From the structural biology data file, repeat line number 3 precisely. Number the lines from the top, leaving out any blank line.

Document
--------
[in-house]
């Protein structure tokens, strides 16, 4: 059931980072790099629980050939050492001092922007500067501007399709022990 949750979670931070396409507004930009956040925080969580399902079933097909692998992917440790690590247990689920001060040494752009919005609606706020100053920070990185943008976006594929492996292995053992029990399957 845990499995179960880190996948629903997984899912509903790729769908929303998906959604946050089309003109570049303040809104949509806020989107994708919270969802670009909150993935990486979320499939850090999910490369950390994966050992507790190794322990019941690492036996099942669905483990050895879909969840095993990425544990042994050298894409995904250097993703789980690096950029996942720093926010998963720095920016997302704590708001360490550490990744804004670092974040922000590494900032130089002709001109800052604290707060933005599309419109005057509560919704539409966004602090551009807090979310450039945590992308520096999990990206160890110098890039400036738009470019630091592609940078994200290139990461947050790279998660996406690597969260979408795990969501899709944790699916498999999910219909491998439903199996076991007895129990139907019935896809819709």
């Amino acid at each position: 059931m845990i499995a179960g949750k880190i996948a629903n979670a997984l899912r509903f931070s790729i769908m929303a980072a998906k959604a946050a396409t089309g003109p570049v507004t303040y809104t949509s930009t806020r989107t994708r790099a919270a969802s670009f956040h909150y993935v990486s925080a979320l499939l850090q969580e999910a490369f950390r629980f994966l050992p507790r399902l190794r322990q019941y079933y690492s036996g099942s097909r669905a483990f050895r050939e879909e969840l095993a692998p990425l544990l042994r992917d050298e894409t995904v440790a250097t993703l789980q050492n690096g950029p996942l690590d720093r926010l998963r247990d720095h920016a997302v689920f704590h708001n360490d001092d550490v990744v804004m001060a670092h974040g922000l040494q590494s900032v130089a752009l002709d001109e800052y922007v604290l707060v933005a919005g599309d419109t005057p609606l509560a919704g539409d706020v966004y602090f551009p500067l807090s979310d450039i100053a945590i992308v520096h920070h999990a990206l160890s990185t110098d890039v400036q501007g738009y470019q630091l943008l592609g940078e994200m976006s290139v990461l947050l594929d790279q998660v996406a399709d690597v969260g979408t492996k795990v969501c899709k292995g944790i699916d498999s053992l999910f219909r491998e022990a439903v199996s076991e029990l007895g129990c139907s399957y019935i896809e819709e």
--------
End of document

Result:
């Amino acid at each position: 059931m845990i499995a179960g949750k880190i996948a629903n979670a997984l899912r509903f931070s790729i769908m929303a980072a998906k959604a946050a396409t089309g003109p570049v507004t303040y809104t949509s930009t806020r989107t994708r790099a919270a969802s670009f956040h909150y993935v990486s925080a979320l499939l850090q969580e999910a490369f950390r629980f994966l050992p507790r399902l190794r322990q019941y079933y690492s036996g099942s097909r669905a483990f050895r050939e879909e969840l095993a692998p990425l544990l042994r992917d050298e894409t995904v440790a250097t993703l789980q050492n690096g950029p996942l690590d720093r926010l998963r247990d720095h920016a997302v689920f704590h708001n360490d001092d550490v990744v804004m001060a670092h974040g922000l040494q590494s900032v130089a752009l002709d001109e800052y922007v604290l707060v933005a919005g599309d419109t005057p609606l509560a919704g539409d706020v966004y602090f551009p500067l807090s979310d450039i100053a945590i992308v520096h920070h999990a990206l160890s990185t110098d890039v400036q501007g738009y470019q630091l943008l592609g940078e994200m976006s290139v990461l947050l594929d790279q998660v996406a399709d690597v969260g979408t492996k795990v969501c899709k292995g944790i699916d498999s053992l999910f219909r491998e022990a439903v199996s076991e029990l007895g129990c139907s399957y019935i896809e819709e």